United States V. One Book Called Ulysses

United States V. One Book Called Ulysses

United States v. One Book Called Ulysses was a 1933 case in the United States District Court for the Southern District of New York dealing with freedom of expression. At issue was whether James Joyce's novel Ulysses was obscene. In deciding it was not, Judge John M. Woolsey opened the door to importation and publication of serious works of literature that used coarse language or involved sexual subjects.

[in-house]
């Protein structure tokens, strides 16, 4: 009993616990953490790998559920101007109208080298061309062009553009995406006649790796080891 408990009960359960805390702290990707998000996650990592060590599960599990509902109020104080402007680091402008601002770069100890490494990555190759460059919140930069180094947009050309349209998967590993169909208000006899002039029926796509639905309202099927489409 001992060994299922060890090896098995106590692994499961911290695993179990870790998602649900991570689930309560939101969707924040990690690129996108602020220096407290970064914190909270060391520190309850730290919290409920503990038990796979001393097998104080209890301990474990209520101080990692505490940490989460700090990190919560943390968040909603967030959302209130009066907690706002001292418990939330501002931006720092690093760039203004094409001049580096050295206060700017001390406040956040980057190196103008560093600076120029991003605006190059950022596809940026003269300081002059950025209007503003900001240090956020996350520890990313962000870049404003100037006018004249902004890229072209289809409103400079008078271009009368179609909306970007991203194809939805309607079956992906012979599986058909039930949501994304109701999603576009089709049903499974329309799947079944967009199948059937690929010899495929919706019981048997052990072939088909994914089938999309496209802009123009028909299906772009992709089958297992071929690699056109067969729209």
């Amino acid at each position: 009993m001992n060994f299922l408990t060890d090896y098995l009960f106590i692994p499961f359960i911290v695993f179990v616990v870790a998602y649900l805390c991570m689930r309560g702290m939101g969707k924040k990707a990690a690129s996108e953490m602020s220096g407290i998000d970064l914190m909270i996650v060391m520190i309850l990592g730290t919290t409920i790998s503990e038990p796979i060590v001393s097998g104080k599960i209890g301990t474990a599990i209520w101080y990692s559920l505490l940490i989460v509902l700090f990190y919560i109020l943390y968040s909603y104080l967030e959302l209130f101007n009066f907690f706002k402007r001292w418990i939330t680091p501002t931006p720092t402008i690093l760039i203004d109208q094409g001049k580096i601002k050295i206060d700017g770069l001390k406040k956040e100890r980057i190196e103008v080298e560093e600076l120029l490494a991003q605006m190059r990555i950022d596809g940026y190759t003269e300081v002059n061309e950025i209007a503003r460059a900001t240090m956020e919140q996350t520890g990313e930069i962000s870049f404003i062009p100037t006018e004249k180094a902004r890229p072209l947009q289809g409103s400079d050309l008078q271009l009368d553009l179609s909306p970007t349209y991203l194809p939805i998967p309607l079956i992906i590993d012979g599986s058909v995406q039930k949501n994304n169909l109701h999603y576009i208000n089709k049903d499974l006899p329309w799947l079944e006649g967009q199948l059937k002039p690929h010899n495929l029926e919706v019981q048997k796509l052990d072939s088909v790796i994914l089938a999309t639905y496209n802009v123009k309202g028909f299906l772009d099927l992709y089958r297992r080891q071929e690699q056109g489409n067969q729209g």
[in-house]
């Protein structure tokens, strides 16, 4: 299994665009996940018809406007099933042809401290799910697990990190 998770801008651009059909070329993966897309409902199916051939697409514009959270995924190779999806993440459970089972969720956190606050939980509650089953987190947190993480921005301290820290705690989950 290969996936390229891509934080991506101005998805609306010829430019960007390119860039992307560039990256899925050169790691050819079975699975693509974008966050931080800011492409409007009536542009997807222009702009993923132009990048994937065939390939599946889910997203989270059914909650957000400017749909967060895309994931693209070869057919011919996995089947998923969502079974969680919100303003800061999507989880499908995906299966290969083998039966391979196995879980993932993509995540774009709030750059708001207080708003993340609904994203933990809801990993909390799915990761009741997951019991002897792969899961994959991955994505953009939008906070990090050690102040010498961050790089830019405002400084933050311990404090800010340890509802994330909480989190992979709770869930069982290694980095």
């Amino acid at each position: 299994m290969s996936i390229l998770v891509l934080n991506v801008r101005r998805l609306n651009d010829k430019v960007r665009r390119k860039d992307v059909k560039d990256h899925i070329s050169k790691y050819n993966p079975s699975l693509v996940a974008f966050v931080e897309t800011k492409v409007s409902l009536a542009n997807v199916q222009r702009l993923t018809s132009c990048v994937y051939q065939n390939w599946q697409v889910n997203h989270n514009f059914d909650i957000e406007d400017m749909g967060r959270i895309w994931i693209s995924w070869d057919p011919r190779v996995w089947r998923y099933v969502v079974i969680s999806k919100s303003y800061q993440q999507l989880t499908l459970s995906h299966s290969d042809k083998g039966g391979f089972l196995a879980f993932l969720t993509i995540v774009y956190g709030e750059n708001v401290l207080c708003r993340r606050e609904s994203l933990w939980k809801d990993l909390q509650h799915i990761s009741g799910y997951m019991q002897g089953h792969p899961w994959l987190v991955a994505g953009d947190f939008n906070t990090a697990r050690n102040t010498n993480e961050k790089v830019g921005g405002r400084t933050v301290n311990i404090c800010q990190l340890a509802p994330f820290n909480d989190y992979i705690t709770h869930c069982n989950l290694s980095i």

The trial court's decision was upheld by the United States Court of Appeals for the Second Circuit, which confirmed that offensive language in a literary work is not obscene where it does not promote lust. But Judge Woolsey's trial court opinion is now more widely known, and often cited as an erudite and discerning affirmation of literary free expression.

Read more about United States V. One Book Called Ulysses:  Background, Trial Court Ruling, Appeal, Significance

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